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Published: January 16, 2020

Simulated Learning: intuition in hostile environments

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In this GISF blog series, running throughout January and February, we explore the topic of security training. From traditional HEAT to virtual reality, we'll be sharing experiences from both participants and trainers.


A man waiting by lines of cars going through a checkpoint from Ramallah, Palestine to enter Israel. Credit: Cole Keister

By Ebe Brons, Founder and Director of the Centre for Safety and Development (CSD)

“This course is nonsense!” This was a comment made by a senior participant in CSD’s Hostile Environment Awareness Training (HEAT). “I’ve been working in dangerous areas for decades without training. I don’t need this course – it’s a waste of my time.” Does this participant have a point? He relies on his intuition to ensure he makes the right decisions in foreign countries, and in all those years, he has either experienced very few dangerous situations or he has managed to save himself by making rapid and apparently good decisions.

Many international aid workers count on their intuition to make the right decisions in dangerous situations. Is that a sensible approach? And if so, is intuition something you can learn?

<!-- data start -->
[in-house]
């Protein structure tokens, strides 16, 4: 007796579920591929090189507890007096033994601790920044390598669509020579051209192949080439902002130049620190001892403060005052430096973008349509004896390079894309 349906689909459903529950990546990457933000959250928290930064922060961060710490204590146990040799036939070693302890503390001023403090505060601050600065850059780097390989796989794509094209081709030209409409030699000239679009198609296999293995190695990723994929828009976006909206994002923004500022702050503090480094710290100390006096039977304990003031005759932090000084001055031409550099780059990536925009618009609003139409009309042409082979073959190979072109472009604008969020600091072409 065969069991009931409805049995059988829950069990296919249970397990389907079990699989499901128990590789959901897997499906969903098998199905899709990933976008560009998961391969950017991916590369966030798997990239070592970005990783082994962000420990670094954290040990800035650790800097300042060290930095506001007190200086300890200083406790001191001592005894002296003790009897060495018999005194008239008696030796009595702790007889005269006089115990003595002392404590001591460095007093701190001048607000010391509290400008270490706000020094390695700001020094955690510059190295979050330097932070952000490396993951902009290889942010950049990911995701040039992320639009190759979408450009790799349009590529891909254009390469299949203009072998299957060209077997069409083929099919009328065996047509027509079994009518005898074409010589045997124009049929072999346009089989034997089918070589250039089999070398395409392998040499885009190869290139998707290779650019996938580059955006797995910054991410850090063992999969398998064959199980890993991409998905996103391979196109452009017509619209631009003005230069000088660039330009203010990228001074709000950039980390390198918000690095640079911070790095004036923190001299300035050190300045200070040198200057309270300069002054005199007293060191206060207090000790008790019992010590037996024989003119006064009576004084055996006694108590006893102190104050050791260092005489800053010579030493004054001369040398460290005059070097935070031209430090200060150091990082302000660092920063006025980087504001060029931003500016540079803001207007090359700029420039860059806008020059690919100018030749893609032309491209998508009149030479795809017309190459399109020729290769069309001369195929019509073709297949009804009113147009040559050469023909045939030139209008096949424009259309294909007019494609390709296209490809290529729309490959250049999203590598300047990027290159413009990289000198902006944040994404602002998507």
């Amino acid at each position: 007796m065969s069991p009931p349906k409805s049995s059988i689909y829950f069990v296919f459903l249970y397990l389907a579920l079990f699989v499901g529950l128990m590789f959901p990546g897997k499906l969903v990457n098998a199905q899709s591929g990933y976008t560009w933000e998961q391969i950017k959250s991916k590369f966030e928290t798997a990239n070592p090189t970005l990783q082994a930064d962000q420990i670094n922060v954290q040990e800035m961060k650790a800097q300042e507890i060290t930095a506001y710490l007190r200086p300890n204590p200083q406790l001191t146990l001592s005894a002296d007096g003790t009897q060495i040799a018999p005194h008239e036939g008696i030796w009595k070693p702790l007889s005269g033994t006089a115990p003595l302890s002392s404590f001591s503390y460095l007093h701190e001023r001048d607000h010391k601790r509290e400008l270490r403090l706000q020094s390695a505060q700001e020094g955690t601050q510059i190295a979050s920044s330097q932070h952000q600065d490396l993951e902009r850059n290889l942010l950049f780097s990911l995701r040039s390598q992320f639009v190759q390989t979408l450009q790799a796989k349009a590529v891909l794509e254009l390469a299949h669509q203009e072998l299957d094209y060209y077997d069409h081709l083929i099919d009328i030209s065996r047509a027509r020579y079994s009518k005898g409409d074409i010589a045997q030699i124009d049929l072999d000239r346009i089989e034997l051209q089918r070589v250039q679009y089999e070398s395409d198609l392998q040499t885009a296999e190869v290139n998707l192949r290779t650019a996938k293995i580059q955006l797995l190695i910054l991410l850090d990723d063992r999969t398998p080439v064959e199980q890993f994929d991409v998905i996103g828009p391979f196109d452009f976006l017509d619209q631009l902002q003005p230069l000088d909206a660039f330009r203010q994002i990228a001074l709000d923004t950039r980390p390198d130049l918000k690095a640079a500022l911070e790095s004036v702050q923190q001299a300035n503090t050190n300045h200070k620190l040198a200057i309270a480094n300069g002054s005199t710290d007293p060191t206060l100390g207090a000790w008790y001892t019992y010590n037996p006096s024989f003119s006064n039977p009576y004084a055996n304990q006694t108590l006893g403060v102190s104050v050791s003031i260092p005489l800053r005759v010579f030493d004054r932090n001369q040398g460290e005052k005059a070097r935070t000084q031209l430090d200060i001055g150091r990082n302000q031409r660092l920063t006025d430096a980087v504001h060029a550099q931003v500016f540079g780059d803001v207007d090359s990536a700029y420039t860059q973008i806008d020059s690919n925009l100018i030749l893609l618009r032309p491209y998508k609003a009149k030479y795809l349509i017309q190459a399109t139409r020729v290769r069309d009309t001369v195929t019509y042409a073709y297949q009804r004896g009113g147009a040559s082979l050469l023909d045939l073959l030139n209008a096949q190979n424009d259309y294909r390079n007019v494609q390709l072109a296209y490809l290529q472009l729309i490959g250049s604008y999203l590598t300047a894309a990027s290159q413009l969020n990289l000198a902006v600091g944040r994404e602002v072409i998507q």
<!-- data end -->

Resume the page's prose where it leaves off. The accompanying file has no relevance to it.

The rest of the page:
What is intuition?

In his book Thinking, Fast and Slow, Daniel Kahneman writes: ‘Intuition is nothing more and nothing less than recognition.’ Intuition enables you to recognise patterns and clues in a specific situation. Basically, intuition is solidified experience.

Take, for example, a highly experienced nurse who already knows the disease that a child has before the laboratory results arrive. This intuition then impacts the actions and choices she makes.

Every decision is, in a way, a prediction. You assume that a decision will have a particular effect in the future based on evidence from your past experiences.

Validity is a precondition for intuition

According to Kahneman, there are two preconditions for developing intuition: a situation must have sufficient validity and there must be sufficient opportunities to learn.

First of all, there must be enough valid clues to fully understand the situation. Validity is the causal or statistical structure of a situation, i.e. predictability. For example, a car speeds through a red light at a busy junction and you expect to see an accident. You would probably be correct. We call these high-validity situations. The game of chess also has high validity because of its clearly defined structure.

On the other hand, predicting lottery results has low validity. It is impossible to know what the winning number will be, and it is simply guessing when you buy a ticket. In fact, even high-validity situations, such as chess, involve a lot of uncertainty. You can become proficient in the game, but that gives you no certainty of winning. High-validity environments provide an excellent backdrop for learning intuition.

Learning intuition

Secondly, someone must have been given the opportunity to recognise clues in a situation. So how do you create this? In an article in Current Directions in Psychological Science, psychologist Robin Hogarth draws a distinction between two environments in which you learn to recognise patterns; ‘kind learning environments’ and ‘wicked learning environments’.

Kind learning environments